joining said first and second bumps of said first and second substrates to provide electrical connectivity between said first and second IC device layers.
3. A method of forming through-substrate vias in a substrate, comprising the steps of:
forming a first IC device layer on a first surface of a first substrate;
forming a first dielectric layer within said first IC device layer;
forming a first pad within said first IC device layer isolated from said first substrate by said first dielectric layer;
depositing a second dielectric layer on a second surface of said first substrate;
etching a first region through said first substrate;
depositing a third dielectric layer on said second dielectric layer and on inner surfaces of said first region for isolation;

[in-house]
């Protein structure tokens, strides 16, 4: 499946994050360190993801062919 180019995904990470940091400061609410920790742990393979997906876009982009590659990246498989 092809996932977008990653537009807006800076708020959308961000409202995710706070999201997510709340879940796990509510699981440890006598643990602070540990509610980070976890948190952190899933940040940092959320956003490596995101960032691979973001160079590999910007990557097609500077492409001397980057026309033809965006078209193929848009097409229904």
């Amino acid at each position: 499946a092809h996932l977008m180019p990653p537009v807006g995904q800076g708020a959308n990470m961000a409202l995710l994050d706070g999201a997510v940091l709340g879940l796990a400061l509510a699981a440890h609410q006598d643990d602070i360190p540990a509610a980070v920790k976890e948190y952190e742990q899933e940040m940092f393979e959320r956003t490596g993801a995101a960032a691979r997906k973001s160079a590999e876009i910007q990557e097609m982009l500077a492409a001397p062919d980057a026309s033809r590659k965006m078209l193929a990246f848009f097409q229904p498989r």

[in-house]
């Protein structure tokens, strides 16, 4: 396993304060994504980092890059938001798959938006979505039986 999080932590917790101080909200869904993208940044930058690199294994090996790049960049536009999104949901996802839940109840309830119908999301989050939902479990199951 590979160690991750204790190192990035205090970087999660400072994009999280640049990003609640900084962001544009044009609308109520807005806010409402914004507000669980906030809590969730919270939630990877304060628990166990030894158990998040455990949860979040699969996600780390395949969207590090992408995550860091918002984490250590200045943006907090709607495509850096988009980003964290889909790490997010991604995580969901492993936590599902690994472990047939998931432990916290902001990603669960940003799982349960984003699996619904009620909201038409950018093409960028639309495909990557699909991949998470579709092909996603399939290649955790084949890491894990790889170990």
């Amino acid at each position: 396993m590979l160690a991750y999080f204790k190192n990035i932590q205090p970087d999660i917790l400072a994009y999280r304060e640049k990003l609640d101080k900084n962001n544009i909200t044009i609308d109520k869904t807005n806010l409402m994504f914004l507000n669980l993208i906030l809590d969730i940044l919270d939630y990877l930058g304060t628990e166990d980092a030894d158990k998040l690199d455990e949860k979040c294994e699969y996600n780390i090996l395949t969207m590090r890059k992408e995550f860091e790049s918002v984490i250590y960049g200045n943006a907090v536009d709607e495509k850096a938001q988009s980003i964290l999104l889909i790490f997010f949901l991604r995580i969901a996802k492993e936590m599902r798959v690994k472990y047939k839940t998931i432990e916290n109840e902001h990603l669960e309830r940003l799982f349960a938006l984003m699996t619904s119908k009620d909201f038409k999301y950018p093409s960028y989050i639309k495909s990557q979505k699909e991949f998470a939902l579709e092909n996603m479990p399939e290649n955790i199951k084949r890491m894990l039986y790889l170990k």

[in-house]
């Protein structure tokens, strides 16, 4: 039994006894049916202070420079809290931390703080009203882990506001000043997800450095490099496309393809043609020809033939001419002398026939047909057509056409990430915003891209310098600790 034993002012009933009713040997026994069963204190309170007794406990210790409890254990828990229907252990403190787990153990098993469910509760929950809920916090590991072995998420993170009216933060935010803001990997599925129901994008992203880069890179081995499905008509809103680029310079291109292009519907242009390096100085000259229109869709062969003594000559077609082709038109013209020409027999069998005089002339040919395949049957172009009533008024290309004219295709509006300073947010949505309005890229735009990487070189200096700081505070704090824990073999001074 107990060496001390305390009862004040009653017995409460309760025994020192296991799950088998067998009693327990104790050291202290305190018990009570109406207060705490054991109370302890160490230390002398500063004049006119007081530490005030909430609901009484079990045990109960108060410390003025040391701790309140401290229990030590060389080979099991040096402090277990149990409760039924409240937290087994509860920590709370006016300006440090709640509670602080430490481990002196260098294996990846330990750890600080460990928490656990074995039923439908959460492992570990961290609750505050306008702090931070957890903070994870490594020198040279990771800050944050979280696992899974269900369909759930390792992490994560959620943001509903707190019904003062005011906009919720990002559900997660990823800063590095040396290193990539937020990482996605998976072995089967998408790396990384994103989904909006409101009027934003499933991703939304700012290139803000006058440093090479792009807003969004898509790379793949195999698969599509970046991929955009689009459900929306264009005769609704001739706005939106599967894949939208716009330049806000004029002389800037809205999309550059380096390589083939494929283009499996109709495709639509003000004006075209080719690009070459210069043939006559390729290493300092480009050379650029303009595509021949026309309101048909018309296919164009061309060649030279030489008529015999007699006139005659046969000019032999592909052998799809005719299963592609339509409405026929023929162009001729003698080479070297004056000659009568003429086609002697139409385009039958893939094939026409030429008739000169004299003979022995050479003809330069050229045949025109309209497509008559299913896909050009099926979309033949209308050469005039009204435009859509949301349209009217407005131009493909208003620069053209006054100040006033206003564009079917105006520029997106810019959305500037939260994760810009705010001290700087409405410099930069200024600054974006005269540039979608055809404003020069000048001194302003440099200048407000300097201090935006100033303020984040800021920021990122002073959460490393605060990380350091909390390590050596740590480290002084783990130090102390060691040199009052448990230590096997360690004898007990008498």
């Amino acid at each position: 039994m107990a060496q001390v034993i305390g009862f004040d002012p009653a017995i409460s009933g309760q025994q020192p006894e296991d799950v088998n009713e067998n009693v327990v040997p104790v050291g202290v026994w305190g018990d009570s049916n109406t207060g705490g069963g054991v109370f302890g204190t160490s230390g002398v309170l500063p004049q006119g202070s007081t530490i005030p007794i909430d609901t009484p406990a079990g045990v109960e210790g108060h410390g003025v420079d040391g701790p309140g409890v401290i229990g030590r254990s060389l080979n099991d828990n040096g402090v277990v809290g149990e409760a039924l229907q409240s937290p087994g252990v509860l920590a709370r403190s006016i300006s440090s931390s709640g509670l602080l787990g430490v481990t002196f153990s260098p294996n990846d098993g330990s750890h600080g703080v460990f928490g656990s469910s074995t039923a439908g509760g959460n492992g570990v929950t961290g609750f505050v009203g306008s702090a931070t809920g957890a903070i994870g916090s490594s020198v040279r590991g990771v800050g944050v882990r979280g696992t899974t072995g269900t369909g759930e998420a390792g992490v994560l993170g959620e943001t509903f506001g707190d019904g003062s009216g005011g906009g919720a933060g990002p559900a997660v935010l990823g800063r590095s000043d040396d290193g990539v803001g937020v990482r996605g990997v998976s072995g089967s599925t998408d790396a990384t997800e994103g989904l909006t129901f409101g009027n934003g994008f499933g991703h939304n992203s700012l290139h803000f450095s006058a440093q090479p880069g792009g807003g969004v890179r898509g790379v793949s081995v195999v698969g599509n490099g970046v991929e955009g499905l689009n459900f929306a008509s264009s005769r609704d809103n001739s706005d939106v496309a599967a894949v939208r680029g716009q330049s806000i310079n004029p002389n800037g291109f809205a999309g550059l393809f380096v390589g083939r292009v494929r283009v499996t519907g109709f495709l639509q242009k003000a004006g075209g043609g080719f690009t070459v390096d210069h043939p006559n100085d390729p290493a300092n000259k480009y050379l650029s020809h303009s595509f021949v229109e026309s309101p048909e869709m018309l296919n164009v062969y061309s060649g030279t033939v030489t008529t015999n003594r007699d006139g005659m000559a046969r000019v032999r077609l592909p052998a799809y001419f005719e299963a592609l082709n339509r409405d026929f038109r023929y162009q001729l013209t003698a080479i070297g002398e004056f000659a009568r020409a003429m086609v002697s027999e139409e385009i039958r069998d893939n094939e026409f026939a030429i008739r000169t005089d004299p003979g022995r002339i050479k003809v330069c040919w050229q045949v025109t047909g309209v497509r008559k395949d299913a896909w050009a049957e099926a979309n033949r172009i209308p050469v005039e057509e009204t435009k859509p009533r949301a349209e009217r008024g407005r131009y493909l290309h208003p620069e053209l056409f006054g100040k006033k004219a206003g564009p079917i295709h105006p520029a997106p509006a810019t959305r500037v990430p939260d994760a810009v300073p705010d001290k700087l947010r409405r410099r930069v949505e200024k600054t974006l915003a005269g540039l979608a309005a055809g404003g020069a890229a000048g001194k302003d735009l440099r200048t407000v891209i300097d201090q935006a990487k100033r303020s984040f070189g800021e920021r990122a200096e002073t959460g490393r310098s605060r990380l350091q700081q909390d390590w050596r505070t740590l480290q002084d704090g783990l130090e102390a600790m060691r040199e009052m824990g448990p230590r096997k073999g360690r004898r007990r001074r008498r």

selectively removing portions of said first, second and third dielectric layers to expose said first pad;
depositing a first conductive layer through said first region and contacting said first pad to form a first through-substrate via; and
selectively removing said first conductive layer from said second surface of said first substrate to provide electrical isolation for said first through-substrate via.
4. The method of claim 3 further including the steps of:
depositing a fourth dielectric layer on said second dielectric layer; and
forming a first bump making contact to said first through-substrate via.
5. The method of claim 4 further including the steps of:
forming a second IC device layer on a first surface of a second substrate;
forming a fifth dielectric layer within said second IC device layer;
forming a second pad within said second IC device layer isolated from said second substrate by said fifth dielectric layer;
depositing a sixth dielectric layer on a second surface of said second substrate;
etching a second region through said second substrate;
depositing a seventh dielectric layer on said sixth dielectric layer and on inner surfaces of said second region for isolation;